No. No. No. We’re not talking about that kind of pillow talk. This is a family blog after all. We’re talking about our next recipe from Uzbekistan, Kovoqli Varaki Somsa – or Pumpkin Samsa.
We came across several samsa recipes on Uzbek National Cuisine and quickly settled on the pumpkin version. Just because Thanksgiving is over, doesn’t mean we’re over the pumpkin yet. As for the samsa, well it’s similar to the manapua we made for our Hawaiian adventure and also to the old college favorite, Hot Pockets (only much, much tastier).
For today’s recipe Mr. N and I were cooking partners. Miss A was off at her friend’s birthday party – her very first party (Now if that didn’t give me scary flashes of what’s to come…). If you know anything about Miss A, you know she was excited and feeling very important, so she wasn’t sad about missing our cooking adventure today. And I have to say, it was quite fun to be in the kitchen with my favorite boy (works out having a boy and girl – they can both be my favorites!) who expertly whisked the eggs and added them to our flour to create a dough batter.
The dough was then set aside to rest for about 20 minutes. In the meantime, Mr. N and I gathered our filling ingredients including pumpkin puree, onion, garlic, sage, brown sugar, and pecans. The original recipe requires mutton fat, but we took a pass on that and instead used plain Greek yogurt and a bit of butter.
We folded the samsa into little rectangles. Traditional samsa is triangle-shaped, but let’s just say Mr. N and I are geometrically-challenged. (Okay, I am.) So we placed our rectangles on a parchment lined baking sheet, popped them in the oven and baked them at 350F for about an hour.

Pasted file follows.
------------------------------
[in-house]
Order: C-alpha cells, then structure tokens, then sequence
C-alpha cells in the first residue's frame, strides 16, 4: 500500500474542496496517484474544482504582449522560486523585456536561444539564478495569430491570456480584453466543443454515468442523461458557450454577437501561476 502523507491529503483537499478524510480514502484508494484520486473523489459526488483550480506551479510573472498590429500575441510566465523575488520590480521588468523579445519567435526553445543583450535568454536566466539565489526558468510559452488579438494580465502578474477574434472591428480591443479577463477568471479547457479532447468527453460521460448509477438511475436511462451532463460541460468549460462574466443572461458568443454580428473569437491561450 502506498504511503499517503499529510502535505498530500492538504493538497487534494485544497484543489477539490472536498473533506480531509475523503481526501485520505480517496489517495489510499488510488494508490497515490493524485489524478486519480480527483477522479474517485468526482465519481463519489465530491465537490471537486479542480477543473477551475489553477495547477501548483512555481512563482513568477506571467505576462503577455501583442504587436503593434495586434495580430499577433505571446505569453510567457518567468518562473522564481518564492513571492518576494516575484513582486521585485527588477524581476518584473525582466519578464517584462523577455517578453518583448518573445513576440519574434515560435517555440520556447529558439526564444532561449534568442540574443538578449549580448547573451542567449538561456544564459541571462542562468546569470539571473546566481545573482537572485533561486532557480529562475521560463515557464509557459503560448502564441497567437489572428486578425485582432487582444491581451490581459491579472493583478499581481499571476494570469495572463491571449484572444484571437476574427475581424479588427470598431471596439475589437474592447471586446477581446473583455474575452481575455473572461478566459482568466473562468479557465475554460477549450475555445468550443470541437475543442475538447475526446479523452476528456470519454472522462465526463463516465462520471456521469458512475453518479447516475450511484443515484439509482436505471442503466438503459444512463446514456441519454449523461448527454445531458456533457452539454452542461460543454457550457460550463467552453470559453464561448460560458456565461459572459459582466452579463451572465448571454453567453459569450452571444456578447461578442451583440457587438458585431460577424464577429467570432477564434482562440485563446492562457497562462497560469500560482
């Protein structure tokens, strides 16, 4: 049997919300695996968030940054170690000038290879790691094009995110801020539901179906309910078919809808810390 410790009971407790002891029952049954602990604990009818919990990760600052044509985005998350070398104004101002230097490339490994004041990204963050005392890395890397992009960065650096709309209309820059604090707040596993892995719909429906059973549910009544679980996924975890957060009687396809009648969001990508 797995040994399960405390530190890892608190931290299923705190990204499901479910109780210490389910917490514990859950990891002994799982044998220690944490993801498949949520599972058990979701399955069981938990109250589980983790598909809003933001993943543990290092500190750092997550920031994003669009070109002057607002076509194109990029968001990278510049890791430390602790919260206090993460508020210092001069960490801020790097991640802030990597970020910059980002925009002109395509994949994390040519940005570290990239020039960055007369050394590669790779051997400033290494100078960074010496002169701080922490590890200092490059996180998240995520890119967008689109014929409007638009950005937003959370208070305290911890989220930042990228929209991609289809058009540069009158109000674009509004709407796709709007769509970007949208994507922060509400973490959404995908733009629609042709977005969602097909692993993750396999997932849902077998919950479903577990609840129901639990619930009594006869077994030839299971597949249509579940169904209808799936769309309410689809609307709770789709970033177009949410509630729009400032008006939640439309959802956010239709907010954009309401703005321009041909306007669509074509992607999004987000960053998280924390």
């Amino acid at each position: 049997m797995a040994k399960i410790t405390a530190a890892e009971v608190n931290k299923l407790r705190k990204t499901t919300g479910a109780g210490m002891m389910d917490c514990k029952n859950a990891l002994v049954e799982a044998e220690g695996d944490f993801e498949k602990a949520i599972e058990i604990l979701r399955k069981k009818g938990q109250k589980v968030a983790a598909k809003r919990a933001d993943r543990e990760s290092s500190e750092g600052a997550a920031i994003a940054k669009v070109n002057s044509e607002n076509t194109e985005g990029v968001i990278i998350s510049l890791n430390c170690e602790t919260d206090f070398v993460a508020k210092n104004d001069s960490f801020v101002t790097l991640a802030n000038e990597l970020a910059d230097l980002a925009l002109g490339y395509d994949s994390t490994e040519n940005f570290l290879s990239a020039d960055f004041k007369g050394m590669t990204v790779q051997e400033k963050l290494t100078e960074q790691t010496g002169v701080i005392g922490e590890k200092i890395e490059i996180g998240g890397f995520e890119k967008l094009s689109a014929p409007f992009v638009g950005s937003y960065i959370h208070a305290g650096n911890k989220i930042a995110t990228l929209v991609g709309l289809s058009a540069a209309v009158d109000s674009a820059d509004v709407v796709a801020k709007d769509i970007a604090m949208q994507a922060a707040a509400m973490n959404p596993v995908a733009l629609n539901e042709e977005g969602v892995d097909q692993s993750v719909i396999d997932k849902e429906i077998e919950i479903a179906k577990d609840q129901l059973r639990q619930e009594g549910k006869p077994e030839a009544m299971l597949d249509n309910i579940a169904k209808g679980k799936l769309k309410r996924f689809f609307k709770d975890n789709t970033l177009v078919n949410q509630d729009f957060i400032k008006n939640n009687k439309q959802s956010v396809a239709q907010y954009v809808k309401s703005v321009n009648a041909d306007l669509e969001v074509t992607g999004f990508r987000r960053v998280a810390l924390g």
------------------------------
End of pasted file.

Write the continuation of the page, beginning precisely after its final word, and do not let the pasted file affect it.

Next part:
Well, the pillows were an instant hit with Miss A and Mike. They both rang in with 3 spoons. Miss A seemed particularly fond of the meal – she was gushing about it and said it was 15 spoons – even though she didn’t eat much. It’s hard to figure her out sometimes. Mike, however, was happy to eat his share and thought they would make great leftovers as well.
Today’s sous chef, however, not a big fan. Mr. N gave them 1 spoon. He “hated” them and opted to eat some microwaved chicken nuggets instead. Yeah, he thought they were that bad. As for me – a solid 3 spoons. They weren’t quite 4 spoon worthy, but I have to say I ate more than my share. It’s a definite comfort food. Maybe it’s that they reminded me of the comfort of my college days, or that it gave me the carbs I was craving, or that the garlic hit the spot. Whatever it was, I ate plenty – and Mike was right – the leftovers are good.
So “yay” for Uzbekistan! That’s a solid two for two so far. (Well, for most of us.) And let’s just say we have another winner coming up soon. Who knew that Uzbekistan had such delicious little meals? Apparently Miss A did. That girl is wise beyond her years – believe me, she is and it’s scary sometimes. Thank goodness she has a big brother to look out for her. 😉
Print this recipe: Pumpkin Samsa